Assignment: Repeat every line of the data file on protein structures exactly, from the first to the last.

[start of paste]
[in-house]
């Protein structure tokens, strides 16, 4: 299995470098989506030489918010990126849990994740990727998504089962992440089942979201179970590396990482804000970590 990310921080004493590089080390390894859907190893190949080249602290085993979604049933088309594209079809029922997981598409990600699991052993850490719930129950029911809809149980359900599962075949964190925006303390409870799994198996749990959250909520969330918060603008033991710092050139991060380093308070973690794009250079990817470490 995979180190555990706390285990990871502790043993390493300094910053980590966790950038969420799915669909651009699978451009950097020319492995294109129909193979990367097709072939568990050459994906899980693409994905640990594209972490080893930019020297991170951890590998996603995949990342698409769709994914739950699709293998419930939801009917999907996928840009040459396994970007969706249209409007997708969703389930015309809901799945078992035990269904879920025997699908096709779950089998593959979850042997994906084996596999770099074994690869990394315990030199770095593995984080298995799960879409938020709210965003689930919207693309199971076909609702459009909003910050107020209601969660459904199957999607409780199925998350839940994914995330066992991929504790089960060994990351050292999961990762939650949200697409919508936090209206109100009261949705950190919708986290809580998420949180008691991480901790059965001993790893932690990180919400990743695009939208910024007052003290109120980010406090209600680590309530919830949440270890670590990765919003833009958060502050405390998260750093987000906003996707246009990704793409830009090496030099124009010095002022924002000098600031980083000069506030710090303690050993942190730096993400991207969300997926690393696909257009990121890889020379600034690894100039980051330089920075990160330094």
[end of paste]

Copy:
[in-house]
């Protein structure tokens, strides 16, 4: 299995470098989506030489918010990126849990994740990727998504089962992440089942979201179970590396990482804000970590 990310921080004493590089080390390894859907190893190949080249602290085993979604049933088309594209079809029922997981598409990600699991052993850490719930129950029911809809149980359900599962075949964190925006303390409870799994198996749990959250909520969330918060603008033991710092050139991060380093308070973690794009250079990817470490 995979180190555990706390285990990871502790043993390493300094910053980590966790950038969420799915669909651009699978451009950097020319492995294109129909193979990367097709072939568990050459994906899980693409994905640990594209972490080893930019020297991170951890590998996603995949990342698409769709994914739950699709293998419930939801009917999907996928840009040459396994970007969706249209409007997708969703389930015309809901799945078992035990269904879920025997699908096709779950089998593959979850042997994906084996596999770099074994690869990394315990030199770095593995984080298995799960879409938020709210965003689930919207693309199971076909609702459009909003910050107020209601969660459904199957999607409780199925998350839940994914995330066992991929504790089960060994990351050292999961990762939650949200697409919508936090209206109100009261949705950190919708986290809580998420949180008691991480901790059965001993790893932690990180919400990743695009939208910024007052003290109120980010406090209600680590309530919830949440270890670590990765919003833009958060502050405390998260750093987000906003996707246009990704793409830009090496030099124009010095002022924002000098600031980083000069506030710090303690050993942190730096993400991207969300997926690393696909257009990121890889020379600034690894100039980051330089920075990160330094």